The statute defines "good faith" as the duty of each party to any franchise, and all officers, employees, or agents thereof to act in a fair and equitable manner toward each other so as to guarantee the one party freedom from coercion, intimidation, or threats of coercion or intimidation from the other party: Provided, That recommendation, endorsement, exposition, persuasion, urging or argument shall not be deemed to constitute a lack of good faith. 15 U.S.C. § 1221(e). Courts in the Second Circuit have noted that "good faith" under the ADDCA "'has a narrow, restricted meaning.'" Bronx Chrysler Plymouth, Inc. v. Chrysler Corp., 212 F. Supp. 2d 233, 245 (S.D.N.Y. 2002) (quoting Empire Volkswagen, Inc. v. World-Wide Volkswagen Corp., 814 F.2d 90, 95 (2d Cir. 1987). As the court in Lazar' s Auto Sales, Inc. v. Chrysler Fininancial Corp. explained: "First, the plaintiff must demonstrate that an 'automobile manufacturer' coerced, intimidated or threatened him. Second, the plaintiff must prove that any coercion or intimidation was designed to achieve some improper of wrongful objective." 83 F. Supp. 2d 384, 388 (S.D.N.Y. 2000); see Empire Volkswagen, 814 F.2d at 95. "'[M]ore is required than coercion and subsequent termination for failure to submit, for otherwise the manufacturer would be precluded from insisting upon reasonable and valid contractual provisions.'" Empire Volkswagen, 814 F.2d at 95 (quoting Autowest, Inc. v. Peugeot, Inc., 434 F.2d 556, 561 (2d Cir. 1970)). "A wrongful demand may be inferred 'from all the facts and circumstances' even in the absence of evidence that a formal, explicit demand was made." Bronx Chrysler Plymouth, 212 F. Supp. 2d at 245 (quoting Marquis v. Chrysler Corp., 577 F.2d 624, 634 (9th Cir. 1978)). Of course, "[l]ack of good faith does not mean simply unfairness or breach of a franchise agreement." Subaru Distrib. Corp. v. Subaru of Am., Inc., No. 98 Civ. 5566, 2002 WL 413808, at *12 (S.D.N.Y. Mar. 18, 2002). "If the manufacturer has an objectively valid reason for its actions, the plaintiff cannot prevail without evidence of an ulterior motive." Id. "This is not to say, however, that a manufacturer who chooses to terminate a dealer can immunize itself from ADDCA liability by simply pointing to a franchise agreement provision with which the dealer ostensibly failed to comply and assert that such provision was the basis for its severance of the franchise relationship." New A.C. Chevrolet, 263 F.3d at 326-27.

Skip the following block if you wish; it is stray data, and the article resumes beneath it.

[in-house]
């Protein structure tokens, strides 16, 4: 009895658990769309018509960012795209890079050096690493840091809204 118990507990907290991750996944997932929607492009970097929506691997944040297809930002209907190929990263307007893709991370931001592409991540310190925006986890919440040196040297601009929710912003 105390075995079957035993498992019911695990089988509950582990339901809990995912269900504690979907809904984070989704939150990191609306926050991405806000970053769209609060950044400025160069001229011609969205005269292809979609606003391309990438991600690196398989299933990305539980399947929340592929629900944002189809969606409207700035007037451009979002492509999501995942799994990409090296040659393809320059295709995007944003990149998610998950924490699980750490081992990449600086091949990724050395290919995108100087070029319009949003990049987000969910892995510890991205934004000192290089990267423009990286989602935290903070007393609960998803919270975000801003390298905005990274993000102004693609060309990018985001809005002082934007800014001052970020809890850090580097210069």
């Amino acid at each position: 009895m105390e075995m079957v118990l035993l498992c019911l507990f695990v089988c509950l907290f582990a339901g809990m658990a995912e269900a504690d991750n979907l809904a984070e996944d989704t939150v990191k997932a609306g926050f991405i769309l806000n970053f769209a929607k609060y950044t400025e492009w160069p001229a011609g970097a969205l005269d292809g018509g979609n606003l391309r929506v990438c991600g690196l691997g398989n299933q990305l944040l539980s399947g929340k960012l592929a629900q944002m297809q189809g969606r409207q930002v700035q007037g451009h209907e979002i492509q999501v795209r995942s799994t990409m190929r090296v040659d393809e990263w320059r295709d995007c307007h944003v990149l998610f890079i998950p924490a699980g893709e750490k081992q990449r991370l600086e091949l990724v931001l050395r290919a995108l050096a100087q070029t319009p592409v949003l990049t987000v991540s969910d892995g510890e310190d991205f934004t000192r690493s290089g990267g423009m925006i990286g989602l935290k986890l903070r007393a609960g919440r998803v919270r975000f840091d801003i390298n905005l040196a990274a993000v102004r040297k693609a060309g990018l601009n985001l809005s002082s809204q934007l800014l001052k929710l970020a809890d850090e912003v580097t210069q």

III. The New York Franchised Motor Vehicle Dealer Act ("FMVDA")